Why do we use juniper to make gin?

Did you know that the main ingredient in gin is juniper? We summarized this fascinating plant and its role in gin.

Juniperus Communis is the scientific name for the juniper berries that have been the star of gin for decades. Juniper was one of the first trees to colonize British lands, and unfortunately today it is in constant decline…but this is something we will mention later.

But how did juniper become the main ingredient of gin? In the 16th century, distilled gin was first developed in Holland, with its flavor derived from this bush. In fact the Dutch term for juniper is genever, which became the English term giniver, and was later defined as gin. Used whole, the berries give a bitter, crunchy bite to game dishes, and were traditionally used to flavor bread and fruitcake in northern England. However, the use of juniper dates back to earlier years.

In ancient Greece, juniper was consumed during Olympic events in the belief that it increases stamina. The Romans gave it an economic value to replace black pepper. It also had a medical use, discovered in Egyptian papyri dating back to 1500 BC.


The importance of juniper in biodiversity and in gin

Beyond that, juniper plays a huge role in biodiversity. Currently the tree is experiencing a decline in the southern counties of England. A loss of 60-70% is estimated, and in some regions the species has disappeared completely. But the decline of the tree is not due to the use of its fruit to produce gin. According to Andrew Wright, director of the Surrey’s field bottom the juniper is a little capricious. Female plants sometimes fail to catch pollen when their receptors are blocked by pollutants. Not to mention that first the birds must eat the seeds and pass two frosts. We need at least 30 plants to ensure a healthy population and the mild winters are a problem.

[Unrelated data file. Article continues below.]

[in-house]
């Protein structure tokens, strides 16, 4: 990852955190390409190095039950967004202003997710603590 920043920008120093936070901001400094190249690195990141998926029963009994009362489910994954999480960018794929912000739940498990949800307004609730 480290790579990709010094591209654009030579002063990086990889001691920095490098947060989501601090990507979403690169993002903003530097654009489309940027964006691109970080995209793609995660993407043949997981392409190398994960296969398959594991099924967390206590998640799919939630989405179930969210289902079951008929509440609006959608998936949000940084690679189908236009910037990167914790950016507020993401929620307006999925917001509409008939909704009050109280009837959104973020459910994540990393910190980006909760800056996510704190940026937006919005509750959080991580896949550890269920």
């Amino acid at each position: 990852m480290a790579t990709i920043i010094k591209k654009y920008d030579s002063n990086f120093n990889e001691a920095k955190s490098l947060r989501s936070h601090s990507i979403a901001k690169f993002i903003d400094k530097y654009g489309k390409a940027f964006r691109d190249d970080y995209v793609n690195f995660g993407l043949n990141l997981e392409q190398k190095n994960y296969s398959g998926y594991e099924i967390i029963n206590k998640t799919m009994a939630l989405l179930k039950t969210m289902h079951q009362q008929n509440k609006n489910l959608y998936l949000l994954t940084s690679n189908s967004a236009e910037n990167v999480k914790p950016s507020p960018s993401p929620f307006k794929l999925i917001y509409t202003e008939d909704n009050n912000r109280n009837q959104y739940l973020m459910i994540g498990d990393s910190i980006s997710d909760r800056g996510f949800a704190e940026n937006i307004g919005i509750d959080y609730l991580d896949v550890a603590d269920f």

Photo by caleb pudewell on Unsplash | Photo by Elizabeth Explores on Unsplash

Currently, initiatives have been developed to finance the propagation of juniper seedlings and in return be able to harvest the juniper berries for the Duke area, where about 60 shrubs remain. Certain producers such as Becketts Gin collect about 500 grams of berries, both to preserve and to produce gin.


In conclusion

Gin is a distilled alcoholic beverage that gets its predominant flavor from juniper berries. Gin is also often used as a base spirit. It is used to produce flavoured gin-based liqueurs, such as sloe gin. This is traditionally done by adding fruit, aromas and sugar.

Photo by Jez Timms on Unsplash

Juniper berries are mainly used dry instead of fresh in the production of gin. But their taste and smell are stronger immediately after the harvest and decrease during the drying process and later storage.

Juniper may be the panda of the plant world,” Dr. Dines concludes, for the Country Life article by Vicky Lidell. “But I am optimistic that we can bring it back to the places where it traditionally existed“.

Certainly it is worth raising a glass of Gin and Tonic!


Don’t drink and drive. Enjoy responsibly.


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